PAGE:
|Landsman Anna* and Greenberger Chaya|
|Corresponding Author: Dr. Anna Landsman, Lecturer, Nursing Department, Lev Academic Center (JCT), Tal Institute, Jerusalem, Israel|
|Received: November 28, 2018; Accepted: December 20, 2018; Published: November 20, 2019;|
|Citation: Anna L & Chaya G. (2019) Postpartum Depression: Once and for All? J Genomic Med Pharmacogenomics, 4(1): 347-350.|
|Copyrights: © 2019 Anna L & Chaya G. This is an open-access article distributed under the terms of the Creative Commons Attribution License, which permits unrestricted use, distribution, and reproduction in any medium, provided the original author and source are credited.|
Postpartum depression (PPD) is moderate to severe depression in a woman after she has given birth. It may occur soon after delivery or up to a year later. The time after childbirth, which is supposed to be one of the happiest periods of life, turns to be a sad, painful, and even dramatically so, in the women's life. Moreover, it potentially harms not only the depressive women but also the newborn child  and the entire family [2,3]. Sometimes the damage is irreversible [4-7].
There are a lot of unknowns regarding postpartum depression. In spite the fact that the number of studies in the field of PPD is growing in the last decade, the etiology and pathogenesis of the disease are still unclear.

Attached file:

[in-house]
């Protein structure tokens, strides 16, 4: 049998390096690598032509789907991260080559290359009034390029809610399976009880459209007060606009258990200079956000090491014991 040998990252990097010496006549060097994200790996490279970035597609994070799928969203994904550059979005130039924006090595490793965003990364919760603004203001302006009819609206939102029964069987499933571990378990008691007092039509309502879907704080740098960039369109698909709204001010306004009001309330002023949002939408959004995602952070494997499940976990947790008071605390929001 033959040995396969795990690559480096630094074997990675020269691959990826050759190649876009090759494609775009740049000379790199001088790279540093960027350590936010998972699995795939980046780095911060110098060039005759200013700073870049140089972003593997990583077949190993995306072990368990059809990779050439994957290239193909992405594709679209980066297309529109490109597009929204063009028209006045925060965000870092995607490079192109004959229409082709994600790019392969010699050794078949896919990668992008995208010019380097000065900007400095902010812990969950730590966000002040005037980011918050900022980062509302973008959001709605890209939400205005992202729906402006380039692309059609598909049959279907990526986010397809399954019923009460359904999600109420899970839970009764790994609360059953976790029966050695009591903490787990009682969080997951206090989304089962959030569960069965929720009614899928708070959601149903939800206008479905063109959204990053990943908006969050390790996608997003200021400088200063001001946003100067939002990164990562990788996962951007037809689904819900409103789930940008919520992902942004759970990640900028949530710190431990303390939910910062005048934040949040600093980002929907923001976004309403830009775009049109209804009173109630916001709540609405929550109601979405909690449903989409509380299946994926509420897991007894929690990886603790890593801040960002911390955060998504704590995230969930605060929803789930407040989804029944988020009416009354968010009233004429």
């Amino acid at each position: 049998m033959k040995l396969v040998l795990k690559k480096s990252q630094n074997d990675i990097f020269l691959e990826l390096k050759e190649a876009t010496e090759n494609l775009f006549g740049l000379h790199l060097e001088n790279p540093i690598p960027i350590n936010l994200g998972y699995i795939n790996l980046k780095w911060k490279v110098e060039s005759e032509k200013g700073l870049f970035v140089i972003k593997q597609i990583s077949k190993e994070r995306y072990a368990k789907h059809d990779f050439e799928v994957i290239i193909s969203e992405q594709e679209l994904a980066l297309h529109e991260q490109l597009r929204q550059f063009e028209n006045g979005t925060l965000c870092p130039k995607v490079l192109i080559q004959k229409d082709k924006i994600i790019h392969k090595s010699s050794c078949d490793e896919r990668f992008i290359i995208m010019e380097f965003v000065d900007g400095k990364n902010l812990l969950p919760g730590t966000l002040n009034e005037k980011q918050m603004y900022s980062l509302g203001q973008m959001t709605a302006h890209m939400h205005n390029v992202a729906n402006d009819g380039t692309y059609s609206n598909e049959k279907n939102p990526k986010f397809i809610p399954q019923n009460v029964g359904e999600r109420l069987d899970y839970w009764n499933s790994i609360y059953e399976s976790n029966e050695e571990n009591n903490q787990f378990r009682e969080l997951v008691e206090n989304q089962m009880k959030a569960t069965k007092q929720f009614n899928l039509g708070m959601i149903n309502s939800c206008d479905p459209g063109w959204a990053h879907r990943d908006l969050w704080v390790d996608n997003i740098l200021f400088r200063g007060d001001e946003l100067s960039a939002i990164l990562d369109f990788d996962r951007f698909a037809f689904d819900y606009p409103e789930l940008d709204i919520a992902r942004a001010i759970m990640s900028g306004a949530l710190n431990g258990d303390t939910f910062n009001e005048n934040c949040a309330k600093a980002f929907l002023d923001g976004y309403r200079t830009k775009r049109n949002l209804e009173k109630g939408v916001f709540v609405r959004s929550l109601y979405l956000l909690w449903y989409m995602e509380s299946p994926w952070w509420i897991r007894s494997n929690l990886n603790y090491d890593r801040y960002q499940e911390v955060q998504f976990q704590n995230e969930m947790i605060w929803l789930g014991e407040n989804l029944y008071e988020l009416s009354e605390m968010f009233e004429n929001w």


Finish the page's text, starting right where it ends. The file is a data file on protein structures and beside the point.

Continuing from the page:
The existing data revealed different psychosocial and physiological correlates. The former includes a history of depression or anxiety during pregnancy, stressful life events or changes during pregnancy, inadequate social support, a history of psychiatric disorders, possible nicotine use . The latter include decreased noradrenaline or serotonin blood level  and it's decreased activity in the brain , decreased Omega-3 fatty acids [10,11] or 25(OH) Vitamin D , fluctuating oxytocin  and IL-1beta levels [14,15], abnormalities in the hypothalamic-pituitary-adrenal axis (HPA) [16-20] and others for the PPD development.
A special attention is paid to the role of genetic factors in the etiology of postpartum depression. Several studies have attempted to characterize the specific expressional modifications in patients with mood disorders in general [21-23] and PPD in particular [15,20] and to develop biomarkers for this depressive state. Spijker et al.  identified a set of genes whose expressional pattern is strongly correlated with major depressive disorder (MDD). Another study demonstrates altered expression of genes related to inflammatory, apoptotic, and oxidative stress in post-mortem human brain tissue samples (BR 10 area) in MDD .
During decade, the involvement the epigenetic factors in the development of perinatal depression has been evaluated [24,25]. For example, Champagne FA in his review provides evidence that epigenetic mechanisms are capable of mediating the inheritance of specific traits across generation including psychiatric disorders such as depression . Guintivano et al.  put in data that the DNA methylation associated with PPD risk correlated significantly with estradiol treatment-induced DNA methylation change in blood obtained during the antenatal period of pregnant mood disorder patients .